While Green Mountain State residents will be able to possess an ounce of bud and grow up to two plants at home for personal use starting this summer, one Vermont Mayor is already trying to pile on extra legal weed regulations and extract cash from the city’s 420-friendly residents. If passed, Barre’s personal-use cannabis growers would have to pay hundreds of dollars in initial and annual fees, open their homes to inspection by law enforcement officers, and submit their name and address to a public register.
As Mayor Lauzon’s draft proposal currently stands, Barre residents would have to pay the city $250 before they even put seeds in the ground, and cough up another $100 for an annual renewal fee. Growers would also be required to get approval from an electrician before installing “grow lights,” and give both city officials and local cops broad authority to perform “reasonable compliance inspections” at the homes of local licensees.
Even with those uncertainties on the near-horizon, Lauzon’s proposal has already been questioned by members of Barre’s City Council. Some see the suggested oversight as a breach of residents’ privacy, in particular the proposal’s home grow registry, which would allow the city to keep track of cultivation and potentially encourage citizens to take illegal risks in order to avoid law enforcement.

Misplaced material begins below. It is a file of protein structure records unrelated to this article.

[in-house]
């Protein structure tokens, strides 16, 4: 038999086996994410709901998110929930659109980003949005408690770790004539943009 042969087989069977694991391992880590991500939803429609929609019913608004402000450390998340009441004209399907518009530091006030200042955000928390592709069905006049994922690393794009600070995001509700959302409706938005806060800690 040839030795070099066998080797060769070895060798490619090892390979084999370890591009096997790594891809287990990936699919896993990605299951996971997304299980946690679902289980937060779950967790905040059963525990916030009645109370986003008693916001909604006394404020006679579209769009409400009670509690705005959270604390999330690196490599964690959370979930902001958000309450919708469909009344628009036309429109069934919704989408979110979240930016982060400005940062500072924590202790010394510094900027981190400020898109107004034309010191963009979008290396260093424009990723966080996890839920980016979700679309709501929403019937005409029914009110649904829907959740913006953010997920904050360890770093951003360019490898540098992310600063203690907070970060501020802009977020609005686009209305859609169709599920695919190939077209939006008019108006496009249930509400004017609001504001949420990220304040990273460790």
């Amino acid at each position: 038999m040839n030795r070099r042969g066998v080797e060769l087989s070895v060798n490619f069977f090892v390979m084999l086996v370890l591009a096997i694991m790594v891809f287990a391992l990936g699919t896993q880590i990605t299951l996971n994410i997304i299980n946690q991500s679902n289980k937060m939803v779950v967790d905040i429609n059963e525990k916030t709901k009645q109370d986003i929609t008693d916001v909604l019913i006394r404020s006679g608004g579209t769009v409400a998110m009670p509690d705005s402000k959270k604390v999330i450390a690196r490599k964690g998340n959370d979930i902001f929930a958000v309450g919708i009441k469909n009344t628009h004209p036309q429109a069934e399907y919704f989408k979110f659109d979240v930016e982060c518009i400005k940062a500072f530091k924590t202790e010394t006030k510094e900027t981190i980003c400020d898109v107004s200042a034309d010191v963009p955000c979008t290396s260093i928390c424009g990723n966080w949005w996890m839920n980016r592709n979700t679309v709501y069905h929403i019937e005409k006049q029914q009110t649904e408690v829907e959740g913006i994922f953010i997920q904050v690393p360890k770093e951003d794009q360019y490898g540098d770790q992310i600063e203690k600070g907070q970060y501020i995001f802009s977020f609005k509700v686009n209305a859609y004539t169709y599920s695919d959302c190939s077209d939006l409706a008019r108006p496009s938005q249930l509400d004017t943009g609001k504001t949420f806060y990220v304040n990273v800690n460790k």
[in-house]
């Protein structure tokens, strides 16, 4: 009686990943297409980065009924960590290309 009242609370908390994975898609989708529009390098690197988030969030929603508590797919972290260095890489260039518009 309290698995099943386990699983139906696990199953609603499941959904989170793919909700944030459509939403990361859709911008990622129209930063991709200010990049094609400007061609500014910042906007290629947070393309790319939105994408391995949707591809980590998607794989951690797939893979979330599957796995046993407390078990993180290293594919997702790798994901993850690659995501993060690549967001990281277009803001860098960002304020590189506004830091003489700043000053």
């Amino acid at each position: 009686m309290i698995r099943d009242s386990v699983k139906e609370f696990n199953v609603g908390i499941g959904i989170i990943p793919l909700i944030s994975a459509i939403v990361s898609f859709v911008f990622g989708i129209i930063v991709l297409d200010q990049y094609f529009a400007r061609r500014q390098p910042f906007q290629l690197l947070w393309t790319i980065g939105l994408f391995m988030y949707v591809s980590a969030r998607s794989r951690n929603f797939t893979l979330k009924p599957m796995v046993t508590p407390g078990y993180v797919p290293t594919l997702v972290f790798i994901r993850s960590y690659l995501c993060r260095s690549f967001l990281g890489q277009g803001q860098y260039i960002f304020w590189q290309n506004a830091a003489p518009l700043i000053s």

“I just can see it as a bad rabbit hole to go down,” Barre City Councilmember John LePage told the Times Argus. “It’s going to be a bad situation for anyone who thinks they’re following the local law and, suddenly, their name ends up in the hands of a federal enforcement individual.
“I want to be very careful, knowing the national climate and the tone that has been set by the Trump administration on this issue,” Batham said.
If the Mayor’s ordinance is going to pass, it must first undergo two official readings and a public hearing. While Lauzon introduced a draft of the proposal to the Barre City Council on Monday, that presentation did not count as an official reading. In other words, there is still a long way to go and plenty of time for rebuttal before the controversial regulations become local law.